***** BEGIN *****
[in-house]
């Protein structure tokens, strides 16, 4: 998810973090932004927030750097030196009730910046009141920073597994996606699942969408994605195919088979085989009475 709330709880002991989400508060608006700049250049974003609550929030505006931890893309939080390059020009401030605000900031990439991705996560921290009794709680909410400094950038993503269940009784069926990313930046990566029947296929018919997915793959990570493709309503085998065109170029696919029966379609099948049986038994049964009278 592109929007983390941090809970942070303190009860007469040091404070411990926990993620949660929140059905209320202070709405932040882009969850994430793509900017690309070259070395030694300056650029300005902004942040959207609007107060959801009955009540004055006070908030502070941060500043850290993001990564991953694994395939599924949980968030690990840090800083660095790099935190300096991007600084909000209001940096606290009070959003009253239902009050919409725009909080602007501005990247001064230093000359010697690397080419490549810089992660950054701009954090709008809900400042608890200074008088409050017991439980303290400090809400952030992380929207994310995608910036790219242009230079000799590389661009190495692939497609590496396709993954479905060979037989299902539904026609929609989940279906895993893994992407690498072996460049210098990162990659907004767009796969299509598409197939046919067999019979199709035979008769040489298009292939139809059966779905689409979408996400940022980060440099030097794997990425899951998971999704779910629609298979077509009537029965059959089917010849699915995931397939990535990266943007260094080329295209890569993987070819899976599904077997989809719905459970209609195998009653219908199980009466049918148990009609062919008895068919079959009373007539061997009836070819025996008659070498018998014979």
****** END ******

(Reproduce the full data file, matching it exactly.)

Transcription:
[in-house]
């Protein structure tokens, strides 16, 4: 998810973090932004927030750097030196009730910046009141920073597994996606699942969408994605195919088979085989009475 709330709880002991989400508060608006700049250049974003609550929030505006931890893309939080390059020009401030605000900031990439991705996560921290009794709680909410400094950038993503269940009784069926990313930046990566029947296929018919997915793959990570493709309503085998065109170029696919029966379609099948049986038994049964009278 592109929007983390941090809970942070303190009860007469040091404070411990926990993620949660929140059905209320202070709405932040882009969850994430793509900017690309070259070395030694300056650029300005902004942040959207609007107060959801009955009540004055006070908030502070941060500043850290993001990564991953694994395939599924949980968030690990840090800083660095790099935190300096991007600084909000209001940096606290009070959003009253239902009050919409725009909080602007501005990247001064230093000359010697690397080419490549810089992660950054701009954090709008809900400042608890200074008088409050017991439980303290400090809400952030992380929207994310995608910036790219242009230079000799590389661009190495692939497609590496396709993954479905060979037989299902539904026609929609989940279906895993893994992407690498072996460049210098990162990659907004767009796969299509598409197939046919067999019979199709035979008769040489298009292939139809059966779905689409979408996400940022980060440099030097794997990425899951998971999704779910629609298979077509009537029965059959089917010849699915995931397939990535990266943007260094080329295209890569993987070819899976599904077997989809719905459970209609195998009653219908199980009466049918148990009609062919008895068919079959009373007539061997009836070819025996008659070498018998014979």